There is no actual HIV test at the airport or border, says Vishal Trivedi, Immigration Project Coordinator at the Legal Services Department of Gay Men's Health Crisis (GMHC) in New York City. But travelers carrying HIV-related literature or HIV medications may be turned over to an immigration official for further investigation, he says. "If there is a determination made by the immigration officer that the traveler is HIV-positive and is traveling without proper HIV waiver clearance, he or she can legally be barred from entry into the United States."
In other words: proceed with caution. "There is no legal requirement that you keep your pills in the original, labeled bottle in which they came," says Ronda Goldfein, executive director of the Philadelphia-based AIDS Law Project. Many people who take medications on a schedule like to use pill organizers, or an attached set of color-coded smaller pill cases for each day of the week. Still, prepare for any possible scenario. "In general," Trivedi warns, "the Department of Homeland Security and the State Department have wide discretion with regard to enforcement of immigration policies." And assumptions that visitors from particular countries of origin have links to "terrorist groups" or drug smuggling mean they "seem to be scrutinized more routinely," he says.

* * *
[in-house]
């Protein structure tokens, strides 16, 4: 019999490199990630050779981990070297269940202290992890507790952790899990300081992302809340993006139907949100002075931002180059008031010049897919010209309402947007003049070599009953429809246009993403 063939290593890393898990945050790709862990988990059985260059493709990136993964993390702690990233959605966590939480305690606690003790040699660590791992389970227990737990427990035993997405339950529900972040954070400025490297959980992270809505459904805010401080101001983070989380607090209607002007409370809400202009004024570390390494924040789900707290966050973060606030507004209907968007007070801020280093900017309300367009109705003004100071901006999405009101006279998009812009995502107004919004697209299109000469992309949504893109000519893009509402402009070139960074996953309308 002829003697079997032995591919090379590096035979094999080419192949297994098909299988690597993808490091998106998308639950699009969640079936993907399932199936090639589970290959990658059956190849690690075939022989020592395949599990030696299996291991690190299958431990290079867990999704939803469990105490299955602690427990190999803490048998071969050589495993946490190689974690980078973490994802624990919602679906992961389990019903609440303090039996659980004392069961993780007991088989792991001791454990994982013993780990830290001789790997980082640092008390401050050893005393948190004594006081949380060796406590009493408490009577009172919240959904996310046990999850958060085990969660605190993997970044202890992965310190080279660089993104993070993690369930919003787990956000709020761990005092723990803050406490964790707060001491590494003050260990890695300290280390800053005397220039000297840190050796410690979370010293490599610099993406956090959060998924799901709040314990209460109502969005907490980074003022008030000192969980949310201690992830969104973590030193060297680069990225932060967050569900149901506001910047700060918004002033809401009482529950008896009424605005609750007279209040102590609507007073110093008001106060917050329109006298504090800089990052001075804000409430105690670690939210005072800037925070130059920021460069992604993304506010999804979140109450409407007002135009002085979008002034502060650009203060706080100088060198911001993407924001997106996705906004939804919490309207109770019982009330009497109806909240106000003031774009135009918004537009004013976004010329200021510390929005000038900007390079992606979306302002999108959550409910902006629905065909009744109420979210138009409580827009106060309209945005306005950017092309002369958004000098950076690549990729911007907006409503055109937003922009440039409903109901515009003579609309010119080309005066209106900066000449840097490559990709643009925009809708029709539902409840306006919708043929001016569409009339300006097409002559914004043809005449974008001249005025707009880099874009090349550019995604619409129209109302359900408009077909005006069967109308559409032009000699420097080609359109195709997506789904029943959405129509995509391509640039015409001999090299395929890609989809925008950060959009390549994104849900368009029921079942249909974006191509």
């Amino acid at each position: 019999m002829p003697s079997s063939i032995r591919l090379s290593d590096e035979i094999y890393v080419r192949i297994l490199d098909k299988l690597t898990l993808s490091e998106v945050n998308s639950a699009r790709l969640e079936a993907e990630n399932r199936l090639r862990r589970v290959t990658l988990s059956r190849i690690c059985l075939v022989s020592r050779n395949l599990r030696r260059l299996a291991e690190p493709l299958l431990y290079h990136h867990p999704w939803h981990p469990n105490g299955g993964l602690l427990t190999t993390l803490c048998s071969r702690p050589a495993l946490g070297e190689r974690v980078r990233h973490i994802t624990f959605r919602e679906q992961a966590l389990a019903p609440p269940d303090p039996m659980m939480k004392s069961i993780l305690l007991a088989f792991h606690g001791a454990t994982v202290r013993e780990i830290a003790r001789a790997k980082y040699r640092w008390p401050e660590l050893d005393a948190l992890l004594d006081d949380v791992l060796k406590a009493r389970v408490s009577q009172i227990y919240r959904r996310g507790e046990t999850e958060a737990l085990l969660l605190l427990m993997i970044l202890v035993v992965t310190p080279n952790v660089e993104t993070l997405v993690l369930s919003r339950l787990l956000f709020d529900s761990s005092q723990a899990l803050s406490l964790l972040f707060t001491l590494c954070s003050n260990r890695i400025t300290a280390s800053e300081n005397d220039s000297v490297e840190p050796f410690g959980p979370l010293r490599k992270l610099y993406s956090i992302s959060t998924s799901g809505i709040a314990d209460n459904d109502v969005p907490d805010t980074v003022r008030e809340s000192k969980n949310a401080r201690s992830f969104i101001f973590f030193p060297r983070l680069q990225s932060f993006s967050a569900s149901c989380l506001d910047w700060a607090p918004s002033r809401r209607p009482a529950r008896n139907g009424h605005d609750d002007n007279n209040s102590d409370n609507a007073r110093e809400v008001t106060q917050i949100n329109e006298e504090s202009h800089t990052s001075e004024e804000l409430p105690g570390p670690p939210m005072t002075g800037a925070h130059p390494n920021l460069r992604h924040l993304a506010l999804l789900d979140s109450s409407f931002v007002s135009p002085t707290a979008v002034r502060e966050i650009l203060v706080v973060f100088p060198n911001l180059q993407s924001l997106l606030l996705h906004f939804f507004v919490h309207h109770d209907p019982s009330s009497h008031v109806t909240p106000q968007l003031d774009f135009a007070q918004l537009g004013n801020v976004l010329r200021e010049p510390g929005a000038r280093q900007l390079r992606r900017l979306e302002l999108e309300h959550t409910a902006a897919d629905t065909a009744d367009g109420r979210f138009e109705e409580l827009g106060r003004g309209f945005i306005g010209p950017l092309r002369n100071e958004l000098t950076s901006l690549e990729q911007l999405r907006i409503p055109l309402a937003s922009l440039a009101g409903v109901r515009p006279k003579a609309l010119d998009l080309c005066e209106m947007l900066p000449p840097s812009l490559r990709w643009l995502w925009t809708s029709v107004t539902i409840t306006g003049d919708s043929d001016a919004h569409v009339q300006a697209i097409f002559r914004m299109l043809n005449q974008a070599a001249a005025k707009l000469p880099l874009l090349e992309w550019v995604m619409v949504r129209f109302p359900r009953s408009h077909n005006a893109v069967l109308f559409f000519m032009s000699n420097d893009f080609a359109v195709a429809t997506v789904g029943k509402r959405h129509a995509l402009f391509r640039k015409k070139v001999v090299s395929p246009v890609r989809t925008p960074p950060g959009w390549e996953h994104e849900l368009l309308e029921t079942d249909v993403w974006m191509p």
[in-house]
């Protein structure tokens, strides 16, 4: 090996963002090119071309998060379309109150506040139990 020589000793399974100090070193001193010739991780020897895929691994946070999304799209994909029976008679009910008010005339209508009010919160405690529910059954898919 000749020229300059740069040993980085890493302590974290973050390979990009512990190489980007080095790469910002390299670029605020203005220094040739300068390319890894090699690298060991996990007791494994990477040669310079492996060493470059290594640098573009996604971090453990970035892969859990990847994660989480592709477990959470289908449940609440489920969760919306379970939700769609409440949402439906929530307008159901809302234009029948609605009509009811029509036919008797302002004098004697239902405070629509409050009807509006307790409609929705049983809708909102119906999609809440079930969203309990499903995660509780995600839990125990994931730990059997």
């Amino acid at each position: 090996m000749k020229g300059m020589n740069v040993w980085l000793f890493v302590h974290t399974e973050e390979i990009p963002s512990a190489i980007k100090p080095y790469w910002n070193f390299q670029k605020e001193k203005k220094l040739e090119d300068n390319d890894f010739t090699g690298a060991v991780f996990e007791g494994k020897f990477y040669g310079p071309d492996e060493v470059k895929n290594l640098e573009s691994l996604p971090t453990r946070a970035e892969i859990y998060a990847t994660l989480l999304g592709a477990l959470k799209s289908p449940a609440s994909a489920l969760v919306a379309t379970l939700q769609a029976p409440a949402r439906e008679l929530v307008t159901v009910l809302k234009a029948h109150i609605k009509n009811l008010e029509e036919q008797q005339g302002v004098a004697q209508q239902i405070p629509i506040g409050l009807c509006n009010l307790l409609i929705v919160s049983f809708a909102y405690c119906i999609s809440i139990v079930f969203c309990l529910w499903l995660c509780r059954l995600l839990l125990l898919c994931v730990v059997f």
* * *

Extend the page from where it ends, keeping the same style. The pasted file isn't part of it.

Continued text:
To be on the safe side, he says, travelers-to-be should consult with an immigration practitioner who is familiar with HIV travel restrictions to the United States. For individual consultation, contact the GMHC Legal Services Department at 212-367-1040 or the AIDS Law Project at 215-587-9377. Questions can also be sent to firstname.lastname@example.org. The UK's NAM offers more information about entering the U.S. with medication; see "Traveling with Medication," www.aidsmap.com/en/docs/F302D11F-2568-4AF3-9C5F-205ACE027BC1.asp
Dtwclipper From , joined Dec 1969, posts, RR: Reply 15, posted (7 years 10 months 4 weeks 1 day 3 hours ago) and read 1666 times:
Quoting Goaliemn (Reply 13): Its a communicable disease with no known cure. TB is another reason people are denied entry. Many countries ban people who have known uncurable, communicable diseases. Its not just the evil US.
I would not lump HIV into the same category as TB or other illnesses caused by microorganisms. Most diseases are spread through contact or close proximity because the causative bacteria or viruses are airborne; i.e., they can be expelled from the nose and mouth of the infected person and inhaled by anyone in the vicinity. Such diseases include diphtheria, scarlet fever, measles, mumps, whooping cough, influenza, and smallpox. Some infectious diseases can be spread only indirectly, usually through contaminated food or water, e.g., typhoid, cholera, dysentery.
HIV requires direct transmission into the body through secretions, mostly though Sexual contact.
Now, can you stop a visitor from having sex? No, but just by entering the country no further risk to the general population is at hand.
There may not be a cure for the virus that causes HIV/AIDS, however it is manageable.